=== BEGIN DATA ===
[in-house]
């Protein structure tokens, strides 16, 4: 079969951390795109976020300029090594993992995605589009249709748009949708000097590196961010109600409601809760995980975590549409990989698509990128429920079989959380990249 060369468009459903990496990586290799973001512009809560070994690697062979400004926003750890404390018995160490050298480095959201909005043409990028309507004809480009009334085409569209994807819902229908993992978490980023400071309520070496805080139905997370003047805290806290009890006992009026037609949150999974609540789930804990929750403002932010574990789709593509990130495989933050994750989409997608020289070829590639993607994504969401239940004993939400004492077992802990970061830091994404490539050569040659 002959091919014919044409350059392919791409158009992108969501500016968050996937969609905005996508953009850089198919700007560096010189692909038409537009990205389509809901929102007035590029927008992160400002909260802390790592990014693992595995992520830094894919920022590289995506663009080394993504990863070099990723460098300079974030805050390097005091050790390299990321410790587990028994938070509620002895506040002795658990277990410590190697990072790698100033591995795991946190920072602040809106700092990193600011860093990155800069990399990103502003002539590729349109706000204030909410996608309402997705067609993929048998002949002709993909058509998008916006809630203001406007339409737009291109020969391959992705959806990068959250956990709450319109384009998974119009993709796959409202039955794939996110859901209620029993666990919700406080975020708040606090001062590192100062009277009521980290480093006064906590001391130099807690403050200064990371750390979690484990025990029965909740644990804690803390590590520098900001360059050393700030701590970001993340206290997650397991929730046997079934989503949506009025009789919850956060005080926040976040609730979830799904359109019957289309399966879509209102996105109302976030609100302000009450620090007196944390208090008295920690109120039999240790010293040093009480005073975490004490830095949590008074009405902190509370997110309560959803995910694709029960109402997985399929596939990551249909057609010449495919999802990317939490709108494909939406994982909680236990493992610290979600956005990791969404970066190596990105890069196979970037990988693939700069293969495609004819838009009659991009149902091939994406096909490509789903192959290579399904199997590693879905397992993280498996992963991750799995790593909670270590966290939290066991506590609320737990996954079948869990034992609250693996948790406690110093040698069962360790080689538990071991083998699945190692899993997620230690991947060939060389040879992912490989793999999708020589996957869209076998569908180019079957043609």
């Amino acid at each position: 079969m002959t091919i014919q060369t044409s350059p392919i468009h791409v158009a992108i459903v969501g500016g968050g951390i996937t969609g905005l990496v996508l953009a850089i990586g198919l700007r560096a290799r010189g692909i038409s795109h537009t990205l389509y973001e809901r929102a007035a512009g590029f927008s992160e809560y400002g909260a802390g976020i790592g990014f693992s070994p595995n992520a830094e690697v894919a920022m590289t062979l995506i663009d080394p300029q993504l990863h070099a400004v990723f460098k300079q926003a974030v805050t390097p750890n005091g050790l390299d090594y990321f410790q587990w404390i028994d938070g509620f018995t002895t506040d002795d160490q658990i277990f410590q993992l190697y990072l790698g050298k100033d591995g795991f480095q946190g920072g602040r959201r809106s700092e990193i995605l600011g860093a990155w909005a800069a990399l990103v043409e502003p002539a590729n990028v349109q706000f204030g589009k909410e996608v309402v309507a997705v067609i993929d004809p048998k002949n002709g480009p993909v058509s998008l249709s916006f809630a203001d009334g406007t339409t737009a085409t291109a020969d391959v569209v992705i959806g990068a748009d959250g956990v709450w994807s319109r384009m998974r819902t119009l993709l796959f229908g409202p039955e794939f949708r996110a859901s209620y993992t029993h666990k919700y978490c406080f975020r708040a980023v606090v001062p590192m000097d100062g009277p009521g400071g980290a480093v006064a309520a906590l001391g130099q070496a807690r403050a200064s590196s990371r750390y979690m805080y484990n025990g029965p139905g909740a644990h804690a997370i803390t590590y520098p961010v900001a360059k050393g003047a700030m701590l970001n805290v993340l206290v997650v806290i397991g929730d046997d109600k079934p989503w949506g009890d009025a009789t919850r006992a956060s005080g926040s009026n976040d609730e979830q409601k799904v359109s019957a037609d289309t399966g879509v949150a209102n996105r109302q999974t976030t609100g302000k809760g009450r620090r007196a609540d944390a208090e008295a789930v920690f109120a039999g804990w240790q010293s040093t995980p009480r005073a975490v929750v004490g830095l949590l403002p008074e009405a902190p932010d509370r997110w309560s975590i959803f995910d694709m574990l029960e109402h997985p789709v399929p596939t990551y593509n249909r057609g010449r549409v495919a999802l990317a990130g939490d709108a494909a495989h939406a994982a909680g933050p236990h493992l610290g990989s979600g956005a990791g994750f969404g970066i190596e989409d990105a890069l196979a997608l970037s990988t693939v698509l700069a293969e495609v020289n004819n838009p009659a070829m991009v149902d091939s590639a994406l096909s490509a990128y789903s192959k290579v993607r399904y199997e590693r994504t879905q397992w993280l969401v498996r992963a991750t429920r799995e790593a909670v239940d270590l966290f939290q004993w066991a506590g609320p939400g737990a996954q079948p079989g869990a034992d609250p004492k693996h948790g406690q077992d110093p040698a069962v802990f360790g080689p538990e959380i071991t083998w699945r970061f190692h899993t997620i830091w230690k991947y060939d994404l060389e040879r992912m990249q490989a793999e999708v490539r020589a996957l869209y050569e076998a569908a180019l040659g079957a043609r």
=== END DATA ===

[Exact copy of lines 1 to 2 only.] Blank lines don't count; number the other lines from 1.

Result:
[in-house]
């Protein structure tokens, strides 16, 4: 079969951390795109976020300029090594993992995605589009249709748009949708000097590196961010109600409601809760995980975590549409990989698509990128429920079989959380990249 060369468009459903990496990586290799973001512009809560070994690697062979400004926003750890404390018995160490050298480095959201909005043409990028309507004809480009009334085409569209994807819902229908993992978490980023400071309520070496805080139905997370003047805290806290009890006992009026037609949150999974609540789930804990929750403002932010574990789709593509990130495989933050994750989409997608020289070829590639993607994504969401239940004993939400004492077992802990970061830091994404490539050569040659 002959091919014919044409350059392919791409158009992108969501500016968050996937969609905005996508953009850089198919700007560096010189692909038409537009990205389509809901929102007035590029927008992160400002909260802390790592990014693992595995992520830094894919920022590289995506663009080394993504990863070099990723460098300079974030805050390097005091050790390299990321410790587990028994938070509620002895506040002795658990277990410590190697990072790698100033591995795991946190920072602040809106700092990193600011860093990155800069990399990103502003002539590729349109706000204030909410996608309402997705067609993929048998002949002709993909058509998008916006809630203001406007339409737009291109020969391959992705959806990068959250956990709450319109384009998974119009993709796959409202039955794939996110859901209620029993666990919700406080975020708040606090001062590192100062009277009521980290480093006064906590001391130099807690403050200064990371750390979690484990025990029965909740644990804690803390590590520098900001360059050393700030701590970001993340206290997650397991929730046997079934989503949506009025009789919850956060005080926040976040609730979830799904359109019957289309399966879509209102996105109302976030609100302000009450620090007196944390208090008295920690109120039999240790010293040093009480005073975490004490830095949590008074009405902190509370997110309560959803995910694709029960109402997985399929596939990551249909057609010449495919999802990317939490709108494909939406994982909680236990493992610290979600956005990791969404970066190596990105890069196979970037990988693939700069293969495609004819838009009659991009149902091939994406096909490509789903192959290579399904199997590693879905397992993280498996992963991750799995790593909670270590966290939290066991506590609320737990996954079948869990034992609250693996948790406690110093040698069962360790080689538990071991083998699945190692899993997620230690991947060939060389040879992912490989793999999708020589996957869209076998569908180019079957043609």